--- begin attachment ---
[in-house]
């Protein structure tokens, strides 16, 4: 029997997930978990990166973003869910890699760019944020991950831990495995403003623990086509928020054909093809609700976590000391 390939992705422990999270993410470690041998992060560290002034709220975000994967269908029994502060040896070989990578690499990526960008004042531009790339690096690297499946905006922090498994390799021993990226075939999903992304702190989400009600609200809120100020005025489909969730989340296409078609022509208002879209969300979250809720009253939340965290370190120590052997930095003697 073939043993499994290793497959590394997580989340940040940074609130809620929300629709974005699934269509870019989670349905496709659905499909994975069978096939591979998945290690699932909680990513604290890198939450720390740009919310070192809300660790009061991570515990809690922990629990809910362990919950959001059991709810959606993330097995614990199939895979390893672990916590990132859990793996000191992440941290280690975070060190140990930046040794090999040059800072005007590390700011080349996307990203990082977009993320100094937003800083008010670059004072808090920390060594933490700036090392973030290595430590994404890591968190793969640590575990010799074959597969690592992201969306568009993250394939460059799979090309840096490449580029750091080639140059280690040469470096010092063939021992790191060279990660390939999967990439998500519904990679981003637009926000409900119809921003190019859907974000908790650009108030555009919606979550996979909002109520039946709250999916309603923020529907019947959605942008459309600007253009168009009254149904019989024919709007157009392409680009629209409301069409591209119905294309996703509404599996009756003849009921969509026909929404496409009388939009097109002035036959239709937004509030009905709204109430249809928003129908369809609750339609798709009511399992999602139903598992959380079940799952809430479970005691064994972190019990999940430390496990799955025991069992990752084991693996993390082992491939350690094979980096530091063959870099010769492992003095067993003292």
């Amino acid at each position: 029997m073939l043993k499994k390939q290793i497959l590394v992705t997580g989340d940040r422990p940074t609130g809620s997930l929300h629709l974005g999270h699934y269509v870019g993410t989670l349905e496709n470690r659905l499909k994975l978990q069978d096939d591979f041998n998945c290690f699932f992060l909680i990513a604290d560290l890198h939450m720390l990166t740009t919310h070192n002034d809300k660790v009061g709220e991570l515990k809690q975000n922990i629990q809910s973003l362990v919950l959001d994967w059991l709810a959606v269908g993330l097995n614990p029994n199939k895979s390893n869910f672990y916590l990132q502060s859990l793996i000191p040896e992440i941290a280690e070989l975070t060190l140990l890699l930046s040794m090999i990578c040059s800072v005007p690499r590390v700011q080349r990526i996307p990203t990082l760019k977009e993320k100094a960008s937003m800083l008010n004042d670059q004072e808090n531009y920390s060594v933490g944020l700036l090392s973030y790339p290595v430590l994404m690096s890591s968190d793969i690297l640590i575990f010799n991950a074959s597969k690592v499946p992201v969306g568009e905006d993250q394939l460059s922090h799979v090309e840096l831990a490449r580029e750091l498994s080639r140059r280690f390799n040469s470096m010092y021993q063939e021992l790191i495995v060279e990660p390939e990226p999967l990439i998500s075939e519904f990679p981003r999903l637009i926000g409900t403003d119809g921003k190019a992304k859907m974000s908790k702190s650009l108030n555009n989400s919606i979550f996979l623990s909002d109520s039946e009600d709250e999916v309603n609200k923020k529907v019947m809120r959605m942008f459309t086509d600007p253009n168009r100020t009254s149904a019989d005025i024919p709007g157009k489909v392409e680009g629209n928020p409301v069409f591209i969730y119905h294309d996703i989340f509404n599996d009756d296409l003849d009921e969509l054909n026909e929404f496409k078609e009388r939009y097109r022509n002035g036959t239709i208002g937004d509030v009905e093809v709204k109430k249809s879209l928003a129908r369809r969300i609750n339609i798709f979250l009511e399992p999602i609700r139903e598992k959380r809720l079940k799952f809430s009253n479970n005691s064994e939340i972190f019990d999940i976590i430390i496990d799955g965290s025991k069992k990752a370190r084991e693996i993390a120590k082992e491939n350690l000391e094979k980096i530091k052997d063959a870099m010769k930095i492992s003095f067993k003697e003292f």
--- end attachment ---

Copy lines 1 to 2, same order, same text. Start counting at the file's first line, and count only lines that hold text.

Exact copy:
[in-house]
């Protein structure tokens, strides 16, 4: 029997997930978990990166973003869910890699760019944020991950831990495995403003623990086509928020054909093809609700976590000391 390939992705422990999270993410470690041998992060560290002034709220975000994967269908029994502060040896070989990578690499990526960008004042531009790339690096690297499946905006922090498994390799021993990226075939999903992304702190989400009600609200809120100020005025489909969730989340296409078609022509208002879209969300979250809720009253939340965290370190120590052997930095003697 073939043993499994290793497959590394997580989340940040940074609130809620929300629709974005699934269509870019989670349905496709659905499909994975069978096939591979998945290690699932909680990513604290890198939450720390740009919310070192809300660790009061991570515990809690922990629990809910362990919950959001059991709810959606993330097995614990199939895979390893672990916590990132859990793996000191992440941290280690975070060190140990930046040794090999040059800072005007590390700011080349996307990203990082977009993320100094937003800083008010670059004072808090920390060594933490700036090392973030290595430590994404890591968190793969640590575990010799074959597969690592992201969306568009993250394939460059799979090309840096490449580029750091080639140059280690040469470096010092063939021992790191060279990660390939999967990439998500519904990679981003637009926000409900119809921003190019859907974000908790650009108030555009919606979550996979909002109520039946709250999916309603923020529907019947959605942008459309600007253009168009009254149904019989024919709007157009392409680009629209409301069409591209119905294309996703509404599996009756003849009921969509026909929404496409009388939009097109002035036959239709937004509030009905709204109430249809928003129908369809609750339609798709009511399992999602139903598992959380079940799952809430479970005691064994972190019990999940430390496990799955025991069992990752084991693996993390082992491939350690094979980096530091063959870099010769492992003095067993003292």